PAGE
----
I agree about the higher rates like @ChrisTravers mentions, but just to add:
You are asking for more money because it's not a longer contract, meaning you may not necessarily have work afterwards. Yes, it's a "personal issue", but still something to be considered. With longer contracts, you usually can accept charging less because you have some reliability there. If you have a contract for 6 months, you know you'll have 6 months of work and pay ahead for you. With a short term contract, you may not necessarily have that much work available, but you still need to be compensated.
This is not to say you should charge extreme amounts of money, although certain profesionals can; what I'm saying is that you need to be able to live off of the contracts you do have. Most recruiters that I have dealt with already put in a bid for a contract to another party, and are simply finding the lowest-cost way of completing the contract, while they still turn a profit. One company I worked for was notorious for this, and even tried offering me lower then minimum wage for my province on one contract; needless to say, I told them to take a hike after that.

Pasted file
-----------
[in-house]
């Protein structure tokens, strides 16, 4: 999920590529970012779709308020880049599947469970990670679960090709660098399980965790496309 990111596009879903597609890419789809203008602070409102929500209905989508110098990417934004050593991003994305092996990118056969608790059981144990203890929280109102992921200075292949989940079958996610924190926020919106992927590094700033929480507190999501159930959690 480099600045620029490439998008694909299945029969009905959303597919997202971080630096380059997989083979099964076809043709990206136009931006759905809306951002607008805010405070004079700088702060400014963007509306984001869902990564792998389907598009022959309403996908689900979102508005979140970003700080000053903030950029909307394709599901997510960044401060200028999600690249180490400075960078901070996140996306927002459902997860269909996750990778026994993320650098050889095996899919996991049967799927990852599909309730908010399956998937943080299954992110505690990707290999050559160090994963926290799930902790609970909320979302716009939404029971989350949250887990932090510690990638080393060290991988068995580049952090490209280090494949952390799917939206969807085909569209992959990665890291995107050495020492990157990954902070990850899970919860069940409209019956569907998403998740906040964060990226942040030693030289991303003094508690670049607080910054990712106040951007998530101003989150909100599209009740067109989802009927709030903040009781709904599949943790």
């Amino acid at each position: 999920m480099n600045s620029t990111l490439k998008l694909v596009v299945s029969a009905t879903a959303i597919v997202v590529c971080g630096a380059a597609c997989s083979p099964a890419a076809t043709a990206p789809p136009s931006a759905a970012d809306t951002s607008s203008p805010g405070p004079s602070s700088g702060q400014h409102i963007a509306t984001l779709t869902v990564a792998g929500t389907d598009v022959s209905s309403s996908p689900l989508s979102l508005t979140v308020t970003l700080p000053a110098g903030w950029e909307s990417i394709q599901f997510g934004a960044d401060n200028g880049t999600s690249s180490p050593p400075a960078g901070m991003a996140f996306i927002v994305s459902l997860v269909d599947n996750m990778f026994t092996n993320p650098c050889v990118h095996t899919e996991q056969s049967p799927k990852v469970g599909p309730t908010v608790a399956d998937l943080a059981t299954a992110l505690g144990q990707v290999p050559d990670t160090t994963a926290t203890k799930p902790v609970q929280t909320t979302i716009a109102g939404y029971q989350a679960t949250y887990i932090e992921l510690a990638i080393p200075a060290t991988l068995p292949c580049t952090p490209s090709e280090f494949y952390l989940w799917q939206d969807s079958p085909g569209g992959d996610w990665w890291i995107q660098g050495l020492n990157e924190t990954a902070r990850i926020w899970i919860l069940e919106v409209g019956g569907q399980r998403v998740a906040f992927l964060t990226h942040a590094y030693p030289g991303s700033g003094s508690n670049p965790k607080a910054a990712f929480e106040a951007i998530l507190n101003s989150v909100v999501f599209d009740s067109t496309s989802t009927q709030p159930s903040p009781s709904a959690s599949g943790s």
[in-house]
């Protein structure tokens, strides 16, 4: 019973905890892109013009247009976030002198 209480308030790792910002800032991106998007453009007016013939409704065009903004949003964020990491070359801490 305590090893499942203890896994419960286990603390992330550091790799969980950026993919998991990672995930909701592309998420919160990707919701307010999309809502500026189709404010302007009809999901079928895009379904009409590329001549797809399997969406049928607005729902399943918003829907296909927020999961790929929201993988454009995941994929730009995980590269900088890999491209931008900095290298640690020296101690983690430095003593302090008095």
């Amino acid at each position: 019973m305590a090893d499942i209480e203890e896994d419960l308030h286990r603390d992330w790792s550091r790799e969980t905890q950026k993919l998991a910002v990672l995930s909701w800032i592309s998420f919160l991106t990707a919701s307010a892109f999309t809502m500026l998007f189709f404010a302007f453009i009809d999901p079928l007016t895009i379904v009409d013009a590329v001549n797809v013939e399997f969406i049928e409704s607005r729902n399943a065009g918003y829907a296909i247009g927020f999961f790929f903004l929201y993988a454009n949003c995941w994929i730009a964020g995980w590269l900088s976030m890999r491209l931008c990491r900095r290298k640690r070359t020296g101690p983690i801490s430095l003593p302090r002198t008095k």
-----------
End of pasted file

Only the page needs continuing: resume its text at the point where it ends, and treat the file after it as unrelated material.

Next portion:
As for explaining to the recruiter: I would mention that you have certain costs that need to be offset with the time. You are basically being paid for your time, and that needs to show it. If your normal rate is $50, and that covers all your expenses with just a couple jobs, then you are free to maybe negotiate a little lower, depending on your other projects. If they are low-balling you for doing your $50/hr work at $20/hr, that is a major slap in the face. Explain that when you do projects, you take the time to ensure the job is done right, and that you are being paid for your time/expertise. Recruiters are trained to get the lowest possible cost for a project, and as long as you aren't desperate, do not go lower then your absolute minimum acceptable rate, in order to keep money flowing INTO your pocket